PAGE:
Here’s a cheese plate I made for a fireworks party on Saturday night. We watched China compete in the Festival of Light on a rooftop garden and had barbecue sausages and beers to celebrate. Because I worked this Saturday I was late getting home so I assembled half of it the night before in order to save time. Luckily, it seems that everyone always has room for cheese so my board was eaten with relish long after dinner had actually been finished. This crowd pleasing cheese plate features (clockwise from top) triple cream Belle Creme, Five Counties cheddar, le Cendrillon, Allegretto, l’Edel de Cleron, fresh Brillat-Savarin, Pikauba, and a sharp smoked cheddar in the centre. I love when fresh figs are in season and experience actual joy when carrying a tray of these intensely pink filled green jewels home from the grocery store. It’s amazing how much fresh and dried fruit draws all of the elements together, it will always add life and lush appeal when added to an otherwise monochromatic cheese plate.

On the Cheese Board

how to make a cheese board

Pictured (clockwise from top right): Chateau du Bourgogne (French triple creme), Le Marechal (Swiss Alpine style), Fuoco (Quebec buffalo milk washed rind), Piave Vecchio (Italian firm), Landana gouda with tomatoes and olives (Dutch semi-firm).

I have worked with cheese for 10 years. I have learned about making cheese and the science behind it. I have discovered and tasted at least 500 types, each revealing their own unique intricacies as they are tasted repeatedly at various stages of their lives. I know about the subtle craft of pairing cheese with wine, spirits, beer, tea, coffee, your entire meal, and dessert through experimentation and conversation with friends. I have a stronger grasp of geography, chemistry, gastronomy, and storytelling because of being a cheesemonger. I started working in a cheese shop in high school. At the time it was a summer job, then a job throughout university, and then I moved to Vancouver, BC with my husband. After the course of a year I began anew at les amis du FROMAGE, where I would say my most valuable learning experiences began.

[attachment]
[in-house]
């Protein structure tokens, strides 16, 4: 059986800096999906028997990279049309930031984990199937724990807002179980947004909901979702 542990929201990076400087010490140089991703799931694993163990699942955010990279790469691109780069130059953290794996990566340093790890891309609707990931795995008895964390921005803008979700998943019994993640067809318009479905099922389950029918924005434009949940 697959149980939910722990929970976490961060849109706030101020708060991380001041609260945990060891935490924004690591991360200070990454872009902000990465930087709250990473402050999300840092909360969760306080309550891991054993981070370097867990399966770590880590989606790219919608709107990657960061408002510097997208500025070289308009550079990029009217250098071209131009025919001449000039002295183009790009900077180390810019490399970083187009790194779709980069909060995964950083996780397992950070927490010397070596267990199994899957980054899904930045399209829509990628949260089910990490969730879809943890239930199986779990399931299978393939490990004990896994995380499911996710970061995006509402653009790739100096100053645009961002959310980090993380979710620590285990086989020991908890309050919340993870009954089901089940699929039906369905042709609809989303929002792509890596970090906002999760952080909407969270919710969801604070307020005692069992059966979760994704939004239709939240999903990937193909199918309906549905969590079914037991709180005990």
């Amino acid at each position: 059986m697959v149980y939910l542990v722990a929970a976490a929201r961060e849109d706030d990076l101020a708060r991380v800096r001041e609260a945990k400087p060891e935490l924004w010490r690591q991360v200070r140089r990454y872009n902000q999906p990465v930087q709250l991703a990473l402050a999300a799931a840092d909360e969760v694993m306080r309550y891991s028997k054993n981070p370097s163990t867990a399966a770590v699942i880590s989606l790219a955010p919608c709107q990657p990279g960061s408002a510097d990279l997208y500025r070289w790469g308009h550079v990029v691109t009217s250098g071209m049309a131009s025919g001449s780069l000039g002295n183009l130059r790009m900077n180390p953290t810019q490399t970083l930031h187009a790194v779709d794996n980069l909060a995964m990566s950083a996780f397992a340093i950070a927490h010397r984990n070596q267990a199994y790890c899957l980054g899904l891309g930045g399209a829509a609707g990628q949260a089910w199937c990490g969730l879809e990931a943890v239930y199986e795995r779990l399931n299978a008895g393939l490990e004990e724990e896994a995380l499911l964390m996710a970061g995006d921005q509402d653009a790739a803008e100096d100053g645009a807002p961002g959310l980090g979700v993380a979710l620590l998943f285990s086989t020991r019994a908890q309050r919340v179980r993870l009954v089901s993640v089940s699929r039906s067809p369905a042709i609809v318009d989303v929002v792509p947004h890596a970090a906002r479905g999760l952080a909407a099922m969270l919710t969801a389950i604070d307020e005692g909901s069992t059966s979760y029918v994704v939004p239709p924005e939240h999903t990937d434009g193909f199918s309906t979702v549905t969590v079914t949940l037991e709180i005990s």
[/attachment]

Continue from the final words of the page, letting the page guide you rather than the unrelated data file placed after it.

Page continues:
In light of all that, I have to say that my absolute favourite cheese related activity is building a beautiful cheese board. Unfortunately, I find that people can be very intimidated by this potentially enjoyable task, as cheese plates apparently come with set of preconceived rules which must not be deviated from. My approach is far gentler; pick out the cheeses that YOU like and that YOU think are interesting. What do YOU think would be delicious? If you love the idea of soft, unctuous cheeses then choose 2 or 3 that call out to you from the cheese case. Are you like me, with a preference for aged cheeses? These cheeses vary wildly in their complexities, tasting and smelling of everything from sharp barnyard to granular fruitiness. You can do this for any category you’d like; goat, sheep, washed rind, fresh, even a vibrant blue board served with sweet fortified wines or hard ciders is appropriate if you’re sure of your audience. As for accompaniments, I am a strong advocate of something that will highlight the cheese rather than smother it and from there on in I think it’s entirely a matter of what you think will taste good. In the case of the platter above, I made this last weekend for a group of friends whose tastes ran the gamut from safe to adventurous and each person was able to enjoy at least 3 cheeses and the accompanying fruit and charcuterie (Bertoia spicy salami). I’m working on a detailed entry about building the perfect cheese plate with lots of photos and advice, but in the meantime I wanted to let you all know how simple and fun it can be to pick out foods you love and serve them to your friends and loved ones.

Roasted Cauliflower and Cheddar Soup with Garlic Parmesan Croutons

Roasted Cauliflower Soup

Roasted Cauliflower Soup

2013 ended with busy upward momentum and just these first few days of 2014 have already featured a series of things to look forward to both in terms of freelance writing work and the fact that I’ll be going to Maui for a week with Ian for our honeymoon at the end of January which I am really, really excited about. I hope that the transition to the new year has been a positive one for you and that your holidays were relaxing and full of good company and delicious food.  I took the train to Seattle on December 24th and spent 3 low key days with Ian, my in-laws, and friends before returning to work until New Year’s Eve which was spent eating steak and colouring in Ian’s new colouring books on our living room floor until 2 in the morning.